September 15, 2012 6:48 AM EST
Photos Of Lizzie Velasquez, The 'World's Ugliest Woman,' Who Can't Gain Weight At 58 Pounds [VIDEO]
Lizzie Velasquez is just getting used to the endless stares. "The World's Ugliest Woman," as she was dubbed in school, is 23 years old and reportedly weighs only 58 pounds while standing 5 feet 2 inches tall.
The Texas State University senior said, "I can't gain weight," in an interview with ABC News.
Velasquez was explaining how she has a rare syndrome that blocks her body from storing fat. Even though Velasquez tries to eat as much as possible, she's just skin and bones.
"My stomach is so small that I can't eat that much," she said. "So about 30 minutes after eating, I'm ready to eat again. I snack a lot just to keep my energy up."
The cause of her condition is unknown, and only two other people in the world are known to have it, ABC News reported.
"She's missing all of her adipose tissue," said Dr. Atul Chopra, a resident in medical genetics at Baylor College of Medicine in Houston. "We just don't know why."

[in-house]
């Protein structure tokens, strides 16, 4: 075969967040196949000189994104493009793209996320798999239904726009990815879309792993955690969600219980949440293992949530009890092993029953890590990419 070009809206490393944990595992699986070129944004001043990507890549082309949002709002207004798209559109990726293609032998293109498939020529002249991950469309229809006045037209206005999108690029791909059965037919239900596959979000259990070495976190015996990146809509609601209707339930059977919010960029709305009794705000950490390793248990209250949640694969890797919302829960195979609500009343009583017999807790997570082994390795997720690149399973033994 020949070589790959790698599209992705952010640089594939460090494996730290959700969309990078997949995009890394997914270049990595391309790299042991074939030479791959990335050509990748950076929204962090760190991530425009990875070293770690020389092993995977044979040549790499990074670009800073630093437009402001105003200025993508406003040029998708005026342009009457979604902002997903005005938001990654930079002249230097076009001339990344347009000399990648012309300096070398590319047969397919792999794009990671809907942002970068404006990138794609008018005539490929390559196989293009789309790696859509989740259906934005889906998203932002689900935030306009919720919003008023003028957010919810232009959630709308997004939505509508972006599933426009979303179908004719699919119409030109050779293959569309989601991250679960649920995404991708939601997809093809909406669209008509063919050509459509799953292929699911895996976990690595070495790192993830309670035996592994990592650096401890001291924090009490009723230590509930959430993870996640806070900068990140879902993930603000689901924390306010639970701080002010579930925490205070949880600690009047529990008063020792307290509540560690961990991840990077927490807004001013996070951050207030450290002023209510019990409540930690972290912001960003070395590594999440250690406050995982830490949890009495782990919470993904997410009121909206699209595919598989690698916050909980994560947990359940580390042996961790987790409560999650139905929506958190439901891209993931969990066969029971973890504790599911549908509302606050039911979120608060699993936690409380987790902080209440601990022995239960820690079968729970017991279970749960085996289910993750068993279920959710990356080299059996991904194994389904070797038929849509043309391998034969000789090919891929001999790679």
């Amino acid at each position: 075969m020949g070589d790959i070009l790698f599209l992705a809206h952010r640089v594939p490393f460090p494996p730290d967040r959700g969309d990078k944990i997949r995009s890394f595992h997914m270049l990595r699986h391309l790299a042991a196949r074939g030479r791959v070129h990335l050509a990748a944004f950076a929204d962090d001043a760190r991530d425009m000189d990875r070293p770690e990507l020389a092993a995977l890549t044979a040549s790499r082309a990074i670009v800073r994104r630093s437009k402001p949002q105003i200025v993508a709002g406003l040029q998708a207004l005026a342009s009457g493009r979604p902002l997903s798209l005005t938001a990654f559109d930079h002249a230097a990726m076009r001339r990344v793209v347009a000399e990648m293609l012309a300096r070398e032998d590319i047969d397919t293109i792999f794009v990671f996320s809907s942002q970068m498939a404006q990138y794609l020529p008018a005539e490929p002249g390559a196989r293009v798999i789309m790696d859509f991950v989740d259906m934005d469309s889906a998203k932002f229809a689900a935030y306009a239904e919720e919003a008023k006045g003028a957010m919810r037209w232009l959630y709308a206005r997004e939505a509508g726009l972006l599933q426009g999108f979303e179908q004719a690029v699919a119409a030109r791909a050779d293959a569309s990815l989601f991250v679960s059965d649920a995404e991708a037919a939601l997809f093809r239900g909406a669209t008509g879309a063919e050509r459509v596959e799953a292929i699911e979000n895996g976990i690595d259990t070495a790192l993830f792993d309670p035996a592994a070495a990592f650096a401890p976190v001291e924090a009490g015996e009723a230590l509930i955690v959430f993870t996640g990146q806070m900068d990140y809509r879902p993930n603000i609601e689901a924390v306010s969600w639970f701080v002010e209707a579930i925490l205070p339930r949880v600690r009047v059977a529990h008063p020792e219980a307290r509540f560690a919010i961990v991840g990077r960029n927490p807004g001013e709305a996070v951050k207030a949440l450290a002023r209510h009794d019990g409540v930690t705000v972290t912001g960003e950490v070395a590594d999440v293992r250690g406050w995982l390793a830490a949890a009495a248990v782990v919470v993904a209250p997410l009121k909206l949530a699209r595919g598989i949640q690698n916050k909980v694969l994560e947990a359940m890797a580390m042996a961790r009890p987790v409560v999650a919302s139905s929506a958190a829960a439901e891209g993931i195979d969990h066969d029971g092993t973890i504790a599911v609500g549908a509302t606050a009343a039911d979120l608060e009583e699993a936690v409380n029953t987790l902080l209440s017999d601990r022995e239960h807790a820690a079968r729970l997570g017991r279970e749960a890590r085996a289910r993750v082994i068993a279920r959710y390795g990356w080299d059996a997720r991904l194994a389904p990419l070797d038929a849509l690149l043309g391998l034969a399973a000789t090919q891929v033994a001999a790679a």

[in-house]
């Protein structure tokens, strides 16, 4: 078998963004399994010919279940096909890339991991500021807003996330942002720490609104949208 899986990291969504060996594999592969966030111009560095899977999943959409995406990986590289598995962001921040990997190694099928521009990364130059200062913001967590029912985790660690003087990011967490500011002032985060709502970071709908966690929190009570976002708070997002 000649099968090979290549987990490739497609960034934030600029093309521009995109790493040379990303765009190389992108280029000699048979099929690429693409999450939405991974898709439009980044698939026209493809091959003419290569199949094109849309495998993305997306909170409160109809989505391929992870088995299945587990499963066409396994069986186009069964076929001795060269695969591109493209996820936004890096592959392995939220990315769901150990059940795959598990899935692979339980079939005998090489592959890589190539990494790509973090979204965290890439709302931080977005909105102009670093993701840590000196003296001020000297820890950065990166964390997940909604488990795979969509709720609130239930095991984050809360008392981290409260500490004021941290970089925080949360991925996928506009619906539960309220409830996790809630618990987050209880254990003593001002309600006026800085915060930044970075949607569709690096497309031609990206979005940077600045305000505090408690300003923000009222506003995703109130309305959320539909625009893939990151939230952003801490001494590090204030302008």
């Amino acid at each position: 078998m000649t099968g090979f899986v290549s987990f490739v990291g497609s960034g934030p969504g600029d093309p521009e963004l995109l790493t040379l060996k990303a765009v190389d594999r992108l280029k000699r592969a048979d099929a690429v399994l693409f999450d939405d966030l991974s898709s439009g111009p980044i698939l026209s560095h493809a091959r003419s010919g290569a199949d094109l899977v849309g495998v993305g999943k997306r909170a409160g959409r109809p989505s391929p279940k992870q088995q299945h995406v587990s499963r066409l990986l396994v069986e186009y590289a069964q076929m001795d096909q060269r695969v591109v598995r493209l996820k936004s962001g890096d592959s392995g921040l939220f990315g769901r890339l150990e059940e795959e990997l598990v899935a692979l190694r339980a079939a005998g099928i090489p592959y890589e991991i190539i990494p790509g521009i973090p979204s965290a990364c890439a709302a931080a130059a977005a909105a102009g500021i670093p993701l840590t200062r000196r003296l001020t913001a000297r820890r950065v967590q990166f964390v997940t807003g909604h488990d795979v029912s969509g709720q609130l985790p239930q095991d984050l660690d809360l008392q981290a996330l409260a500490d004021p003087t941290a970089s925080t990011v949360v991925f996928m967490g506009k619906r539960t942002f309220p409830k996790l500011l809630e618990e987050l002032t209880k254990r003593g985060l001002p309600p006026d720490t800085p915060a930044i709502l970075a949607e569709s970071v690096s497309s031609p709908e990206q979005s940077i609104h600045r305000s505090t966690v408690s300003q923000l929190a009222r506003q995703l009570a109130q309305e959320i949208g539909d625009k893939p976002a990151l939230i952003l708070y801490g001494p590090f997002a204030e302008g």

"Once I got to about age 13, I kind of got tired of it," said Velasquez.
"I realized I don't really want a cure for this syndrome. If a doctor found a magic pill or some surgery that would help me gain weight, I wouldn't want it. All the struggles I've had made me who I am today."
Velasquez was heavily bullied in school, and revealed that her elementary-school years were the worse.
"I felt like some sort of monster," she said, recalling her first day of kindergarten. "I never told anyone how bad I was being picked on because I was embarrassed. When I would take a bath at night, that's when I would cry."
But she didn't let the bullying get her down. Instead Velasquez wrote two books: "Be Beautiful, Be You" and "Lizzie Beautiful." Now the young woman delivers motivational speeches to young students across Texas. She even created a YouTube video titled "It Gets Better," which has had nearly 2.5 million views since she posted it in 2010.
"I tell everyone, 'Even though you don't have my syndrome, you might be able to relate to the struggles I've had,'" she said, explaining how talking about bullying is therapeutic for her, too. "It's kind of the grown-up version of my dad coming to class."
The motivational speaker says in the video, "Any form of bullying really does hurt."
She then explains that some websites even suggest that she should kill herself because of the way that she looks, but Velasquez is willing to take the bullying from strangers if she is able to stop bullying overall.